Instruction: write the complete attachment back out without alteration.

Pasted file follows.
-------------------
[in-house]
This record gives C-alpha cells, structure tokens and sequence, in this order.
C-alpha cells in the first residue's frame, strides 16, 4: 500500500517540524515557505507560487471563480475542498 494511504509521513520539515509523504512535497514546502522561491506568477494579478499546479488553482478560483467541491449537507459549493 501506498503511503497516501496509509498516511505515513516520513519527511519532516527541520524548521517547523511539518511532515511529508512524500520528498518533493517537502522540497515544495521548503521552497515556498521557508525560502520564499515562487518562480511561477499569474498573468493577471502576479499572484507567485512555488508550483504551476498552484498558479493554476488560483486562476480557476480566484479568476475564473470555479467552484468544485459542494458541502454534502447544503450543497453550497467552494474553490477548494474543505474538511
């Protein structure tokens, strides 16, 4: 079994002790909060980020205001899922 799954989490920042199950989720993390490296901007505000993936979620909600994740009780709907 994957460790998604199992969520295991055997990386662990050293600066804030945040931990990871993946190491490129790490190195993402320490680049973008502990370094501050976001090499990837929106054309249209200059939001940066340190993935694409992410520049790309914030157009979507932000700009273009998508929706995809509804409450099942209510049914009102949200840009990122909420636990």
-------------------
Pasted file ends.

[in-house]
This record gives C-alpha cells, structure tokens and sequence, in this order.
C-alpha cells in the first residue's frame, strides 16, 4: 500500500517540524515557505507560487471563480475542498 494511504509521513520539515509523504512535497514546502522561491506568477494579478499546479488553482478560483467541491449537507459549493 501506498503511503497516501496509509498516511505515513516520513519527511519532516527541520524548521517547523511539518511532515511529508512524500520528498518533493517537502522540497515544495521548503521552497515556498521557508525560502520564499515562487518562480511561477499569474498573468493577471502576479499572484507567485512555488508550483504551476498552484498558479493554476488560483486562476480557476480566484479568476475564473470555479467552484468544485459542494458541502454534502447544503450543497453550497467552494474553490477548494474543505474538511
């Protein structure tokens, strides 16, 4: 079994002790909060980020205001899922 799954989490920042199950989720993390490296901007505000993936979620909600994740009780709907 994957460790998604199992969520295991055997990386662990050293600066804030945040931990990871993946190491490129790490190195993402320490680049973008502990370094501050976001090499990837929106054309249209200059939001940066340190993935694409992410520049790309914030157009979507932000700009273009998508929706995809509804409450099942209510049914009102949200840009990122909420636990």